Ky Anderson

Where are you from and where do you reside?
I was born and raised in Kansas City, Missouri and I live in Greenpoint, Brooklyn.
Do you find that your location strongly influences the direction of your work? Where do you feel you create your strongest work?
I make my strongest work when there are no distractions. No people, no music, no windows, no view and most importantly no phone. But besides that, location does not matter: I can be anywhere.
Describe a typical day in the studio for you
I start by looking at what I was working on the day before so I can continue the same thoughts and ideas. I usually start by working on small paper, to get my hand and mind loose, and then work up in size. Smaller in the beginning of the day and then moving up to larger works at the end of the day. About midday I move away from paper to start working on canvas. My canvas work can be more labored, and I tend to work on them for much longer than my paper work. By spending a few hours working on paper prior to working on my canvases, it helps me approach them with a looser hand.
You have an extensive inventory of small sketches and works on paper that range from small to huge - what is it about paper that you find so appealing?
I feel totally at home working on paper, it’s what I go to first when I start my day. I can be loose and noncommittal on paper and this allows me to paint the first thing that comes to me without hesitation. I mix my paints to vary with the way paper absorbs them, to either become part of the paper or to sit on top. I paint one mark and move it aside to dry, then paint another mark - and so on. This process allows me to work quickly and in turn my ideas/thoughts/stories can come out quicker.
Are there any aspects of your process that are left to chance?
Yes. I thin down my paint so that it has varying levels of transparency. This thin paint can be totally unpredictable, so depending on if I’m working on the wall or the floor, my paint can act in different ways: either dripping everywhere or pooling on the paper or canvas to create darker spots as it dries. I let the paint be the paint. If it drips, it drips. I also use mostly inexpensive disposable brushes and I use them for a long time. Over time they are worn in and weathered, so not knowing exactly what the brushes will do is also another way I leave it up to chance.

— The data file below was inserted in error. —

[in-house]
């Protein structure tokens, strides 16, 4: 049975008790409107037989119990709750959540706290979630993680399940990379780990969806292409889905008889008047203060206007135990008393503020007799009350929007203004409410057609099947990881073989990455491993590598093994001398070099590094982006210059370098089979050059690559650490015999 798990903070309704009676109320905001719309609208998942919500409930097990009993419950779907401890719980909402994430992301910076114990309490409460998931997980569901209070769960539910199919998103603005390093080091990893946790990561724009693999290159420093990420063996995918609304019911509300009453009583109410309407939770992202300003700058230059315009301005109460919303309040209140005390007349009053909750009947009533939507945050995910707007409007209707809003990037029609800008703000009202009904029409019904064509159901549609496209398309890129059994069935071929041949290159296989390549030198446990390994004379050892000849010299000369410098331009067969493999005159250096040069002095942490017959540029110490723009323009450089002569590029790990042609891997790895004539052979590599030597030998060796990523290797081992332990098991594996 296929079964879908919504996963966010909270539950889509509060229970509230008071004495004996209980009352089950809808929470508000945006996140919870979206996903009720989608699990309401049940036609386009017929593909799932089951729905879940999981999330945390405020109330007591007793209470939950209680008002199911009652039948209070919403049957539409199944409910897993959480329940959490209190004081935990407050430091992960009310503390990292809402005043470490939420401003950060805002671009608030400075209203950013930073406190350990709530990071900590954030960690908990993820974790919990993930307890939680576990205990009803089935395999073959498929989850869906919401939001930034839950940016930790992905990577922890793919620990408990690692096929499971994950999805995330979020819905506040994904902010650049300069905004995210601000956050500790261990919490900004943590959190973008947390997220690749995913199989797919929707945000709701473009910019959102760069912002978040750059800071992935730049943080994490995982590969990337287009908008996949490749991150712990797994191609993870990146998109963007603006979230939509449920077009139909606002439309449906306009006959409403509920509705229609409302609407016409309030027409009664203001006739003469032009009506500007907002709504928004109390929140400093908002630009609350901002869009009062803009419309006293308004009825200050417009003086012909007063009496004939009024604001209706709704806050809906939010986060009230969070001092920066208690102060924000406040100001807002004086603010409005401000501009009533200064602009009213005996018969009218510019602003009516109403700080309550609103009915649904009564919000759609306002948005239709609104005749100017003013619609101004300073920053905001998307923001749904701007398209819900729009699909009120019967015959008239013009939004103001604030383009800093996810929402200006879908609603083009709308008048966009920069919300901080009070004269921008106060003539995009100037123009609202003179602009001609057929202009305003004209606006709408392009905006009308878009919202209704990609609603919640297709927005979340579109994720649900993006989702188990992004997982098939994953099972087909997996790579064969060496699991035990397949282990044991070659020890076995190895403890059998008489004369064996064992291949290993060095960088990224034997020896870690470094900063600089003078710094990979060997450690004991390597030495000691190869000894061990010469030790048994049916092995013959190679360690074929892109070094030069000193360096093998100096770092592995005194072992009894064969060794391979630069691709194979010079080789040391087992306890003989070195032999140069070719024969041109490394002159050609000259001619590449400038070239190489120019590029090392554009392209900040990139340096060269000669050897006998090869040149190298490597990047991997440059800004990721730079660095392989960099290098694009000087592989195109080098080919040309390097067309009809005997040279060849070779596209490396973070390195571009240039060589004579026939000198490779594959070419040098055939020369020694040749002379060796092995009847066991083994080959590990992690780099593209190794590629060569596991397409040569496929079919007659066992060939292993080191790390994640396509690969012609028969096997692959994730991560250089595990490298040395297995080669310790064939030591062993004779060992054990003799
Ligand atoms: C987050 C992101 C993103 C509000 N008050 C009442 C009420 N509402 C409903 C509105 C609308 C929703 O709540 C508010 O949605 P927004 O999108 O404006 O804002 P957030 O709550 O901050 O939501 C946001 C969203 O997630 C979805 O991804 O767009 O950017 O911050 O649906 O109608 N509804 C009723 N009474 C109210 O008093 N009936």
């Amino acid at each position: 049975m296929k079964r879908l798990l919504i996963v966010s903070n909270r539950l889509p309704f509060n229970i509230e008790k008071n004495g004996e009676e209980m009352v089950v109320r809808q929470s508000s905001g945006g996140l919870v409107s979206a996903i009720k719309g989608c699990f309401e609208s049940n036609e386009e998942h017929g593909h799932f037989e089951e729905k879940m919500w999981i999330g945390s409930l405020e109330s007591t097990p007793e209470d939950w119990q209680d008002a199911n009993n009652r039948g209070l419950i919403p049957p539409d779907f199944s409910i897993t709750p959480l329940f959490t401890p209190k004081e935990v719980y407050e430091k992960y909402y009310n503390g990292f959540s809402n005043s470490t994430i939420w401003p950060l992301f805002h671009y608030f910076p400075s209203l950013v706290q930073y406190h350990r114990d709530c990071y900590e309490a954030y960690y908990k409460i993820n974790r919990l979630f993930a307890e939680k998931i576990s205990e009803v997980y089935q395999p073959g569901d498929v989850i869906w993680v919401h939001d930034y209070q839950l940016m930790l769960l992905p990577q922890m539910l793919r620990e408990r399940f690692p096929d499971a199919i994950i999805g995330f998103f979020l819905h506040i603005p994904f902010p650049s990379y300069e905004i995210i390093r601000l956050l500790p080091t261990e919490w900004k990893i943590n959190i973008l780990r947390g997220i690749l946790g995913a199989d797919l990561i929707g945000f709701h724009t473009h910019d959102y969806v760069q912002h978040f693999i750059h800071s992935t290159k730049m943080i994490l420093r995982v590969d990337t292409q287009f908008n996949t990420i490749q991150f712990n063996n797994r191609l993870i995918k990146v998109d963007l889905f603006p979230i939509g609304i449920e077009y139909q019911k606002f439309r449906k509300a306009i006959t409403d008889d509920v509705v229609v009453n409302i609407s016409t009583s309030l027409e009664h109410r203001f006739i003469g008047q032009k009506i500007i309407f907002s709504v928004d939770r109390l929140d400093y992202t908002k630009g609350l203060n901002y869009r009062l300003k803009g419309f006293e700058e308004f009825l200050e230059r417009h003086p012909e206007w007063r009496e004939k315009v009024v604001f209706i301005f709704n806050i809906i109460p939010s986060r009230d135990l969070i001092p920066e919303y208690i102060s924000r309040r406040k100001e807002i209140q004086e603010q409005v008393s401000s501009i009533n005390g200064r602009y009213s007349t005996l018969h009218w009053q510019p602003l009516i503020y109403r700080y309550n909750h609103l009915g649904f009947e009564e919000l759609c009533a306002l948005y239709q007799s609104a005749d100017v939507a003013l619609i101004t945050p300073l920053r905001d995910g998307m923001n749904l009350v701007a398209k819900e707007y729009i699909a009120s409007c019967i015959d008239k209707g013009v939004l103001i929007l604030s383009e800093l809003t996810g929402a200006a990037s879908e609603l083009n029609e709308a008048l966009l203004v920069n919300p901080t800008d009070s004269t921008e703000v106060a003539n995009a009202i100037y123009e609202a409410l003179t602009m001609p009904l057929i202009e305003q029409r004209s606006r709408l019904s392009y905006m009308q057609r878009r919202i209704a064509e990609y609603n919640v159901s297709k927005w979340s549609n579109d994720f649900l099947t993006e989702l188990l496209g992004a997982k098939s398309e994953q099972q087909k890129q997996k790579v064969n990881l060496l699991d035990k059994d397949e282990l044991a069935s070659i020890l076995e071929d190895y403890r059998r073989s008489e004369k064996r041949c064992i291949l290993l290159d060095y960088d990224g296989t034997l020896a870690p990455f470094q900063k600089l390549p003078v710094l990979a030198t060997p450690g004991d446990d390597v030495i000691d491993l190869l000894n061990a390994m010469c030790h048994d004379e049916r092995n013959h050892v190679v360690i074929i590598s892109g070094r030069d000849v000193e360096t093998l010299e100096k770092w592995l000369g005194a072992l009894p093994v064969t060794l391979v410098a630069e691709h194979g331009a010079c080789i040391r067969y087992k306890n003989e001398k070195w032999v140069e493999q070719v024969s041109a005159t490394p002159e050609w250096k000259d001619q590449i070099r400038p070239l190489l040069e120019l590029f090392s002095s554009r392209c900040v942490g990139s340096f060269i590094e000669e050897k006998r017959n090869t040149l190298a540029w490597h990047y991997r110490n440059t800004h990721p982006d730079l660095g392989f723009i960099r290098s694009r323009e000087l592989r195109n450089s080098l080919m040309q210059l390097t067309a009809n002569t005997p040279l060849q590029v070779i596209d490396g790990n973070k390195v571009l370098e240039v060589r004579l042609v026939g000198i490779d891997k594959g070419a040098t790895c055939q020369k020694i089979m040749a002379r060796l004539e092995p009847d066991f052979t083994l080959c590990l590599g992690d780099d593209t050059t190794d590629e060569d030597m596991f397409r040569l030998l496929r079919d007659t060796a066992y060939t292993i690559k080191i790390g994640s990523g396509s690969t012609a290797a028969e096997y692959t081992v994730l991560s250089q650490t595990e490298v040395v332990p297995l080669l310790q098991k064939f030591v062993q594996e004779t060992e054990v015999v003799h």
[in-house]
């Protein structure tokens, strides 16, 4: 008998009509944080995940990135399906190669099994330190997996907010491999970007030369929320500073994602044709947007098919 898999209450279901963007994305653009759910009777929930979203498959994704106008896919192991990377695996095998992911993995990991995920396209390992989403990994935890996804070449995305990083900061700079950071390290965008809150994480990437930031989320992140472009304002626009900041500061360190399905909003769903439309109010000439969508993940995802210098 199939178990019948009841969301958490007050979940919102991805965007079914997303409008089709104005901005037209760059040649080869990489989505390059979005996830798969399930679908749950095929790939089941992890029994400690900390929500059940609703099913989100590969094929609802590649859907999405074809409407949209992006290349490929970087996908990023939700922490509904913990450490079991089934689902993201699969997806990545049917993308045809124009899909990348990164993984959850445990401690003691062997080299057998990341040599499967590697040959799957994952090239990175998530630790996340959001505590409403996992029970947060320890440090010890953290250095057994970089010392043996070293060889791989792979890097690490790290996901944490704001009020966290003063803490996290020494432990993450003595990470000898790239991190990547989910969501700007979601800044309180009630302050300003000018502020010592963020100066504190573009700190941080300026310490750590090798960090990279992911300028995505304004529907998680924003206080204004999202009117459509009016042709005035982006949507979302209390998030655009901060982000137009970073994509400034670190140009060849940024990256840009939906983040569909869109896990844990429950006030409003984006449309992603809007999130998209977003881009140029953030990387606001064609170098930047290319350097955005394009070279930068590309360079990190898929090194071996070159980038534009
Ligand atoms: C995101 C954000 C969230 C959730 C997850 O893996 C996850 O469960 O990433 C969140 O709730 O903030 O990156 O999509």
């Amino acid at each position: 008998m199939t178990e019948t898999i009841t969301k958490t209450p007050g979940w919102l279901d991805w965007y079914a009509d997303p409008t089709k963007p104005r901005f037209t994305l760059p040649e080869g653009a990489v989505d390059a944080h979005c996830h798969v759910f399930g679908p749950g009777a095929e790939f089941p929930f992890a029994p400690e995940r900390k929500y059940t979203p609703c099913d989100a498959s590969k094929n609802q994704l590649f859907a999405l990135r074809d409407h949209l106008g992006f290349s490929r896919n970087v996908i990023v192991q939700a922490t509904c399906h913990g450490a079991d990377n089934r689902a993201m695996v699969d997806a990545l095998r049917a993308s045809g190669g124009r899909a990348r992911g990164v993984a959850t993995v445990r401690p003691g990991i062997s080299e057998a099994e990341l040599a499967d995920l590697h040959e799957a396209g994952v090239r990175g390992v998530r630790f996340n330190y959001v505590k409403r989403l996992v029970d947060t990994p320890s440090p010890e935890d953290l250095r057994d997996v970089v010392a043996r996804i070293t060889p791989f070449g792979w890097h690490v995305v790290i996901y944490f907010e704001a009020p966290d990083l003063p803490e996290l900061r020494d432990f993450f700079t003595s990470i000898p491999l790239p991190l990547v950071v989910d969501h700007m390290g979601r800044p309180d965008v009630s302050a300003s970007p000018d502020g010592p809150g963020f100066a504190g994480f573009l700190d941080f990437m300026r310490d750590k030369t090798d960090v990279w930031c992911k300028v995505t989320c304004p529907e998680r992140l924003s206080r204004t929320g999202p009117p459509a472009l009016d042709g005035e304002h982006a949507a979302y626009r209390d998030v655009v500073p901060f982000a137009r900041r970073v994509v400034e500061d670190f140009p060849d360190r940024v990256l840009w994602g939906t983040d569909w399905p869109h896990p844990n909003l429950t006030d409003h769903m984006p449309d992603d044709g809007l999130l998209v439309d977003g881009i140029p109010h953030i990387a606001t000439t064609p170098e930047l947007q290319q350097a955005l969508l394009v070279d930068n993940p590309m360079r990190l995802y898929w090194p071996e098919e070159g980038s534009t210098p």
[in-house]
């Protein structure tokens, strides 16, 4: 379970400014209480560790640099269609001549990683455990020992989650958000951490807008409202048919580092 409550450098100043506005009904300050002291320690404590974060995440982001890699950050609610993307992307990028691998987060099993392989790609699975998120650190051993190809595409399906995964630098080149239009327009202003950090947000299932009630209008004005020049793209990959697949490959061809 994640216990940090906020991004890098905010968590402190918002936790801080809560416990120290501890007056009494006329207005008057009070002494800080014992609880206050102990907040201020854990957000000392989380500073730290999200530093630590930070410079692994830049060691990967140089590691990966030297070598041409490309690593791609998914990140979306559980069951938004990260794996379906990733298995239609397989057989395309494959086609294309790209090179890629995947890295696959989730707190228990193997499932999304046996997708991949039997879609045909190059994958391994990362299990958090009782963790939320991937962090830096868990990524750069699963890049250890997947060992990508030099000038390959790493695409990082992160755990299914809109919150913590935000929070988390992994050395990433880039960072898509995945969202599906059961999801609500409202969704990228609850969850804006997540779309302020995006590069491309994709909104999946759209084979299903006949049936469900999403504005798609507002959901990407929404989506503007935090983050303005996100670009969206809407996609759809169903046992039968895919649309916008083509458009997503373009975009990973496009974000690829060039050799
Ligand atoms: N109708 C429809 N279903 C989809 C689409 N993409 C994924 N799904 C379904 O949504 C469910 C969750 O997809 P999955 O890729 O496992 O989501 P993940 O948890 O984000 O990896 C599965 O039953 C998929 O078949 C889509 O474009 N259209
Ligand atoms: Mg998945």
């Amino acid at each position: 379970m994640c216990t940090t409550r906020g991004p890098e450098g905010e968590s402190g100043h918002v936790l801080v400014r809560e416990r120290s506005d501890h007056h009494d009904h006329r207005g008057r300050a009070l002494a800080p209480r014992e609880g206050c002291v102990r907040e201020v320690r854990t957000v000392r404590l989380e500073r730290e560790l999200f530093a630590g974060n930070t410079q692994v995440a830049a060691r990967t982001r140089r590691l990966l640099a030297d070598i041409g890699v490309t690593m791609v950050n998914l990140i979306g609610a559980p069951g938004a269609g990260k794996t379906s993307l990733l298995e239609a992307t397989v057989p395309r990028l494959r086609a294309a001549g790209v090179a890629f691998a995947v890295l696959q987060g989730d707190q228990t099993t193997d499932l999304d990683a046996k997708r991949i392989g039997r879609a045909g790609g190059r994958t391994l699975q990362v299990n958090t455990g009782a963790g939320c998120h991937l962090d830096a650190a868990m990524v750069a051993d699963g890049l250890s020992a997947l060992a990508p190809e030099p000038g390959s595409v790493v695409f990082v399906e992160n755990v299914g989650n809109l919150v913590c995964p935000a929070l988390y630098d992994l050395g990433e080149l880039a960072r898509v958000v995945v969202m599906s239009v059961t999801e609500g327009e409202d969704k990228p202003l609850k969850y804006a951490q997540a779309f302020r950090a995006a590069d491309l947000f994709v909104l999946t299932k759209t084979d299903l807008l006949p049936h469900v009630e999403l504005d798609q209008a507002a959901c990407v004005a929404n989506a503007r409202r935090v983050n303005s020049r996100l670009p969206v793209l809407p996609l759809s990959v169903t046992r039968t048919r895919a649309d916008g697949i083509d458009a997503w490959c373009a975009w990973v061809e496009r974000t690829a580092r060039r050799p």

"I let the paint be the paint. If it drips, it drips." — Ky Anderson
How did you settle on your distinctive color palette?
I mix all the colors I use. I never paint straight from the tube. I mix and remix until I have no idea how I got to the color I’m using. I also have a few rules I paint by. I can’t stand purple. I really want to like it, but I just don’t. I like it in nature, but that’s about it. I also think if I use too many colors in one painting it’s too much information. It distracts from the imagery, becomes all about the color and I find this less interesting. These few rules, of sorts, naturally limit my palette.
Are there any other rules you follow, aside from those pertaining to color?
Yes, one other rule I follow is when I’m painting or drawing a series of lines. I don’t let myself stop when I feel like I should, I always paint several more. This is purely for my viewing, when I look at the work I know it’s too much and I like that it makes me uncomfortable.
Do you see your works as unique or as part of a series?
I would like to think that each work holds up on its own, but I do see most of my work as part of a series. Sometimes it’s a series of just two, but more often it’s a larger series of many works. I often have a few going on at the same time, in my studio they mingle and form into new series.
How has your work developed in the past few years, and how do you see it evolving in the future?
Over the past few years I’ve scaled up my work and I’m now more focused on working on large paper and canvas. I still work small, but the majority of my work now is much larger than it’s ever been. I didn’t realize how much I’d be in my element working in a larger scale. Now all I can think about is how to make it bigger.
Have you ever considered installation or painting directly on the wall? It can’t get much bigger than that,
Yes! I’d love to do a giant mural one day.

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